Red Riding Hood Review
Amanda Seyfried stars in Red Riding Hood and wears the outerwear of the title nicely. We wish there were many more nice things to say about Red Riding Hood.
Updating a classic is difficult. Effectively bringing to life a seven-century-old fairy tale is almost impossible. There are some distinct changes from the original tale, as well as the iconic Grimm fairy tale version. For one, in Red Riding Hood, the wolf here is a werewolf and its human form is determined to be a resident of a small, isolated village in the mountains.
After a few grizzly deaths, an authoritative man of God arrives (Gary Oldman), espousing to know how to rid the village of this frightful creature. As inhabited by Oldman, he is every bit as morally vague as you can imagine. But unfortunately, the script or direction fails him. There are more questions than answers.
Yes, Amanda Seyfried scores as Valerie (Red Riding Hood) with her wide-eyed performance but neither of her love interests, Shiloh Fernandez or Max Irons, turns in a terribly good performance. Again, it is probably not completely their fault. Perhaps the words failed them or even more likely -- and it pains us to say this because we love her -- maybe it's their director. Perhaps it's just a simple swing and a miss.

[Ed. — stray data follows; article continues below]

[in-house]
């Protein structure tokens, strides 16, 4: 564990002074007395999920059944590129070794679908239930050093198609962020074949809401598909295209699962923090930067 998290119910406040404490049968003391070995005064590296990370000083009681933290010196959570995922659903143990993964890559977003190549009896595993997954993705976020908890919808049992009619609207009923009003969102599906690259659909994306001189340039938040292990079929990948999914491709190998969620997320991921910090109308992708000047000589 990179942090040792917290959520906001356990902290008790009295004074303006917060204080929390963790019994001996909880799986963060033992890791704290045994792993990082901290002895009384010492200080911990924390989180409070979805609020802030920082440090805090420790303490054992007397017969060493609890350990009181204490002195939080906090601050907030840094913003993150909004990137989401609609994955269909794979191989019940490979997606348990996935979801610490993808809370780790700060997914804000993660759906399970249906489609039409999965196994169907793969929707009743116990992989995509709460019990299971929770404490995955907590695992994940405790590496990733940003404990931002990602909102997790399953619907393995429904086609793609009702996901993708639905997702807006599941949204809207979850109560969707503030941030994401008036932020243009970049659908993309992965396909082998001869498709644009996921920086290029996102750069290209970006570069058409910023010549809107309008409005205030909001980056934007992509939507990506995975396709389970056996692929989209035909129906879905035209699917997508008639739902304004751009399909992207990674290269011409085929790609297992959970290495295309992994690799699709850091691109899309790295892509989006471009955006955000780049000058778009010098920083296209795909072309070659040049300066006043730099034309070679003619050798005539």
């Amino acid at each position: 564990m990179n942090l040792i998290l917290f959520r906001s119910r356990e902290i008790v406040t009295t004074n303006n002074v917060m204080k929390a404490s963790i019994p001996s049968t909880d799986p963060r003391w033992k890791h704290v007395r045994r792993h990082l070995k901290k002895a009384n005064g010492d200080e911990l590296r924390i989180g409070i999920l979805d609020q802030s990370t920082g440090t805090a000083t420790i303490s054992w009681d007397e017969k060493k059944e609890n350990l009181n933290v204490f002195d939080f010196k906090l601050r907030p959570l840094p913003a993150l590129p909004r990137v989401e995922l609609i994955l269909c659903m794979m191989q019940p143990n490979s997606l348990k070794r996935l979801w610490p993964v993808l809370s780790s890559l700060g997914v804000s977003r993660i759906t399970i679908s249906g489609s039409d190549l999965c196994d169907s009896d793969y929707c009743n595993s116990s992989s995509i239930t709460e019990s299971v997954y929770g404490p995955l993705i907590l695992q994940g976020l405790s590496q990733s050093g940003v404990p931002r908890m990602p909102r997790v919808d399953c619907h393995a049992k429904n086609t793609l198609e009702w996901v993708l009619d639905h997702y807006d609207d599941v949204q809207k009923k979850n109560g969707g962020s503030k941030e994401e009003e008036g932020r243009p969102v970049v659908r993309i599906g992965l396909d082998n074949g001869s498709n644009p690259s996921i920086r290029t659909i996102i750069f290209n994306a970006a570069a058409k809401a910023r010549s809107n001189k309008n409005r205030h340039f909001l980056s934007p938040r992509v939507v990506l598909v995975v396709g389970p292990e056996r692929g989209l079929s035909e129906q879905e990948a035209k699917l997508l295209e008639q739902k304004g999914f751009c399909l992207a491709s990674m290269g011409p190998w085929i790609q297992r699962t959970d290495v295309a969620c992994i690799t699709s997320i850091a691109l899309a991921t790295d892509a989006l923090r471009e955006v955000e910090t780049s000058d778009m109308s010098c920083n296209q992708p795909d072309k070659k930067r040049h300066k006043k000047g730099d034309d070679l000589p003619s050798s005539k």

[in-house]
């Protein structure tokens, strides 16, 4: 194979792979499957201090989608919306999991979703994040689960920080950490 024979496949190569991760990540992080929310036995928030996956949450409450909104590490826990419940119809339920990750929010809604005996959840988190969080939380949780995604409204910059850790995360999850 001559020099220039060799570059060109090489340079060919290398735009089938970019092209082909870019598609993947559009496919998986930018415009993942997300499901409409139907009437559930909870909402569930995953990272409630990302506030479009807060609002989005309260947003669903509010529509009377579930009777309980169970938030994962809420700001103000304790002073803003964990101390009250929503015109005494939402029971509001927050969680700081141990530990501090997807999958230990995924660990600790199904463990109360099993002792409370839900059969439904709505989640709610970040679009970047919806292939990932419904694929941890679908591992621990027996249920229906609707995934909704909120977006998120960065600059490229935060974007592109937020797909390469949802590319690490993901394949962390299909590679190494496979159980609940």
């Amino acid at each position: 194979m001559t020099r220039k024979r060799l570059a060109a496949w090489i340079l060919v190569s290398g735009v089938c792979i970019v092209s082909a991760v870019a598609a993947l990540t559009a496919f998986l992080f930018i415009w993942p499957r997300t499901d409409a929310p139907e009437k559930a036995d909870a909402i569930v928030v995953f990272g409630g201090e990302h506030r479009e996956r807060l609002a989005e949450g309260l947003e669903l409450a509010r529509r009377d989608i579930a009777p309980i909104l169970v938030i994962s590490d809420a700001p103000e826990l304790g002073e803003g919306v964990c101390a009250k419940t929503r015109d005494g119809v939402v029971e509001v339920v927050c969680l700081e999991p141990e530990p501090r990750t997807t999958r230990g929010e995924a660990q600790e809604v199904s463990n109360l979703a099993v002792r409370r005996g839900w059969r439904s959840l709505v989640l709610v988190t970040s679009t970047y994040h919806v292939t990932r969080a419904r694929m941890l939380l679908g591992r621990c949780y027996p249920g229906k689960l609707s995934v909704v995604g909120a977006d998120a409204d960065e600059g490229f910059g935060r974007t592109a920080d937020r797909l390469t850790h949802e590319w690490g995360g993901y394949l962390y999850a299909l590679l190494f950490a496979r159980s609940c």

Director Catherine Hardwicke has assembled a solid cast with Seyfried, Oldman, Twilight's Billy Burke, Oscar nominee Virginia Madsen and Oscar winner Julie Christie. But, Red Riding Hood fails to ignite.
The romance of Red Riding Hood also simmers when it should boil. Irons, Fernandez and Seyfried are in a love triangle with a werewolf on the loose. Yet, there's no drama. Seyfried's Valerie is set to marry Henry in an arranged marriage while she is truly in love with Fernandez's Peter. Henry is wealthy and Peter is poor, but that is no matter. Seyfried only has eyes for Peter. In between werewolf attacks, the three move about more going through the motions than solidifying a strong trio.
It is hard to say what it is about Red Riding Hood that is so wrong. It could be that the actual trip to grandmother's house was a little more silly than scary. What can be said in a movie review when the actors show up to play but the story, script and pacing leave their performances feeling flat and the film feeling far less interesting than it could have been?
Red Riding Hood reviewOut of five stars...
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